July 18, 2013
The month of July is more than half gone, and I'm trying to make the best of what precious free time I have this summer by heading out into the Great Outdoors. Today I headed west of town, toward Ramsey's Draft, where I was hoping to photograph a Northern Parula. Oddly, there wasn't much bird activity until about 11:00, when it was really getting warm. I finally did see a Parula, but it was too high in the trees for a good photo. I did get some fairly good photos of some Black & White Warblers, however.
Just before noon it started to rain, and after waiting a few minutes in my car, I noticed that the sky was blue toward the west, so I drove in that direction, up the steep and winding road to the Confederate Breastworks. Gradually the rain tapered off, and it was all sunny at the top. Perfect! The temperature was probably 5-10 degrees lower than it the valley, where it was in the 90s. I was lucky to spot a Red-eyed Vireo in the sunlight, and took a photo of it, but not much else was happening there.
So, I decided to hike south along the summit trail for a few hundred yards. The extra effort paid off handsomely! I only saw a few birds (a Blue-headed Vireo, most notably), but there were quite a few mushrooms and butterflies, and I was furiously clicking away with my camera. Perhaps the most precious moment of the day was when a pale green Luna Moth fluttered by. That species is huge, bigger than some birds, and the way its wings beat so slowly and softly takes your breath away. I had only seen one once before in my life that I recall, and it was worn out. This one, in contrast, was in perfect condition, and was gracious enough to land nearby so that I could get some excellent closeup photographs. Wow!
With all those beautiful sights of Nature, I almost felt like I was in a dream, hence "A Midsummer's Day Dream."
I keep checking Bell's Lane once or twice a week, usually on the spur of the moment. Two days ago I was surprised to hear and see some Great Crested Flycatchers, and one even posed for me! It was in a Willow tree, which is ironic because I also saw a Willow Flycatcher which has taken up residence in that same location this summer.
I have also been visiting the Shenandoah National Park a few times. On July 13 I paid a brief visit to Madison Run, on the western fringe of Shenandoah National Park, looking for a Louisiana Waterthrush. (I heard one, but didn't see it.) I was startled to hear a loud piercing whistle in the tree above me, and soon I saw a juvenile hawk flying around. I thought it was a Red-shouldered Hawk, but I later learned that that sound is characteristic of a Broad-winged Hawk.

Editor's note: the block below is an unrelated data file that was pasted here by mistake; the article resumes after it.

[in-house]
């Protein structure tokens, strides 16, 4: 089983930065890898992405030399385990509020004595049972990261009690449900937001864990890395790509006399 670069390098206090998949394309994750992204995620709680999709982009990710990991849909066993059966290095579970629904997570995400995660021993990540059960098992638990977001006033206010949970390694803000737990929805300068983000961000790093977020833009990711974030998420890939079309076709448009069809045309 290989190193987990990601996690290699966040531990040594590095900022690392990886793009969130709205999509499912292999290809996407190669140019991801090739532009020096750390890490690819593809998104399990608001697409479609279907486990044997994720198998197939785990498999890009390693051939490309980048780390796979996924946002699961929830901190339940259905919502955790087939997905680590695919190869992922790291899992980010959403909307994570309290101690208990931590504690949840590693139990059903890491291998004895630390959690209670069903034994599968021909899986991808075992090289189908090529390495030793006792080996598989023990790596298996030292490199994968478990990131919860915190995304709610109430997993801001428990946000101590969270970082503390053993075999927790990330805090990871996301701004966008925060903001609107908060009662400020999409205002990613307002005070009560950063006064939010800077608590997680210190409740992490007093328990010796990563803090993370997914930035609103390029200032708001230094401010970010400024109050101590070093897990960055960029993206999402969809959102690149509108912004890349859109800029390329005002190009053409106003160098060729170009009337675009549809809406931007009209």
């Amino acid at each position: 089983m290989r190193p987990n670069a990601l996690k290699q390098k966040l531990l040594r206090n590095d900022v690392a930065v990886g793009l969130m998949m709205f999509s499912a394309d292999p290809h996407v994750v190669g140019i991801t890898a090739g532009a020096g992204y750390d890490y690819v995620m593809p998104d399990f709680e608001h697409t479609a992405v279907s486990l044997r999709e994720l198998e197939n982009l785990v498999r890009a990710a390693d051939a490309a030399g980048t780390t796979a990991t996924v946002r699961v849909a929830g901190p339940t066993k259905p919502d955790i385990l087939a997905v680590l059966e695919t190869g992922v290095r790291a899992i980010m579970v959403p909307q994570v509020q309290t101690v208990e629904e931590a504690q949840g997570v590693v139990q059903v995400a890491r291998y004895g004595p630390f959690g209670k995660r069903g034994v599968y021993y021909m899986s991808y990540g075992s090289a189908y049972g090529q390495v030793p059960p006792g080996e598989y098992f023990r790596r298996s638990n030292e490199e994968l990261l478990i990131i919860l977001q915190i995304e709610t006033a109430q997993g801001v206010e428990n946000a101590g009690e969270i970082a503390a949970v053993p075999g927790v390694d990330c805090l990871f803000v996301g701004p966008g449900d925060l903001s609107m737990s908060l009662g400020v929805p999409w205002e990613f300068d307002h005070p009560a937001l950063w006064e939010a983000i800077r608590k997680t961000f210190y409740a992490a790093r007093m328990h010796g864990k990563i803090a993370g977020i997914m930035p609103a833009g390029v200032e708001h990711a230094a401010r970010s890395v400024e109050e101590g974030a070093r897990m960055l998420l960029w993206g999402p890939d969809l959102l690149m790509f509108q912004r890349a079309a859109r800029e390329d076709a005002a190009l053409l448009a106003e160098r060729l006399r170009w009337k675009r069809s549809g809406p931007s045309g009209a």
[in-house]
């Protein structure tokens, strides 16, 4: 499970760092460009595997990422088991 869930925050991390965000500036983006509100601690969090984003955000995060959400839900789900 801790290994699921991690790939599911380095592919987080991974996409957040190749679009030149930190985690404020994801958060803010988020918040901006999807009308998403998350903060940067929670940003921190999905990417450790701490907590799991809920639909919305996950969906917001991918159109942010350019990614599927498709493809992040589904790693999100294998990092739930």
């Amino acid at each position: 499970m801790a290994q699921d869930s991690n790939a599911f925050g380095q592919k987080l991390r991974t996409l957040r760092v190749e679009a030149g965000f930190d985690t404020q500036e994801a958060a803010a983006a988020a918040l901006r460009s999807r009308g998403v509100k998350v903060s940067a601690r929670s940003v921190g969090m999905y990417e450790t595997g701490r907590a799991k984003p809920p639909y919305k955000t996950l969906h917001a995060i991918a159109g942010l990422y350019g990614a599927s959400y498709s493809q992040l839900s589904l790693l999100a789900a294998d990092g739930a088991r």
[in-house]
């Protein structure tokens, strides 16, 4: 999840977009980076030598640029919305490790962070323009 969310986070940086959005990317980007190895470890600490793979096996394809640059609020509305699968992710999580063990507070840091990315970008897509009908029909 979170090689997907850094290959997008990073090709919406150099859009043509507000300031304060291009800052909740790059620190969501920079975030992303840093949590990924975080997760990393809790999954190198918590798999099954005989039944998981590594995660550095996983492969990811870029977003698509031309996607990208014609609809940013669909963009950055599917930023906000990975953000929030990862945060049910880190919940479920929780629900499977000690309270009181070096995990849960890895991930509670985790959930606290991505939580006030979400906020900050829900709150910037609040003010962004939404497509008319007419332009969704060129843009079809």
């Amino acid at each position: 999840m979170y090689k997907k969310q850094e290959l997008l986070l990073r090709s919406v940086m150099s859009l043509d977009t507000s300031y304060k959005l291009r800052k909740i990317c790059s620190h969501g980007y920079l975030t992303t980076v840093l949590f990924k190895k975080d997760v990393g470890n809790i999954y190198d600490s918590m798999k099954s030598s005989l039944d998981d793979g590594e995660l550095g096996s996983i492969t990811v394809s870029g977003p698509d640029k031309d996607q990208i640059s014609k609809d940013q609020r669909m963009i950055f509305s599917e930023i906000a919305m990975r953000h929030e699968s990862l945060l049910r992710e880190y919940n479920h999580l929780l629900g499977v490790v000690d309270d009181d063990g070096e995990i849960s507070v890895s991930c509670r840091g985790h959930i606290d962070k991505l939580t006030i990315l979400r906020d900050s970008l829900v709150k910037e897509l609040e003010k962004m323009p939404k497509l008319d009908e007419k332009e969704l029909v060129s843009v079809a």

On July 14 (Sunday afternoon) Jacqueline and I hiked to the top of Humpback Rocks, on the Blue Ridge Parkway, not part of the Shenandoah National Park. There weren't many birds but there were lots of mushrooms. The most memorable encounter with wildlife was seeing a Rattlesnake on the trail just ahead of us. A park ranger was passing by, and he checked to make sure the venomous reptile had retreated into its burrow before we proceeded on our way toward the summit. I took a photo, but all I could get was the rattling tail. Actually, it sounded more like a buzz to me.
On July 6 I went to Pocosin Cabin, a bird "hot spot" in the Shenandoah National Park several miles north of the Swift Run Gap (Route 33), and was pleased to see Veeries, Canada Warblers, and a few others, but no Kentucky Warblers, which I had been hoping for. I heard but did not see Cerulean Warblers in the tree tops. There were quite a few butterflies in that area, and elsewhere in the SNP that day.
On the way back from that trip, I stopped at an intersection north of New Hope where some Dickcissels have been reported recently, and sure enough, I saw one singing at the top of a tree. Unfortunately, it was almost 100 yards away, too far for a decent photo. I returned another time, and it was there in that same tree once again.
* With apologies to The Bard for stealing his title.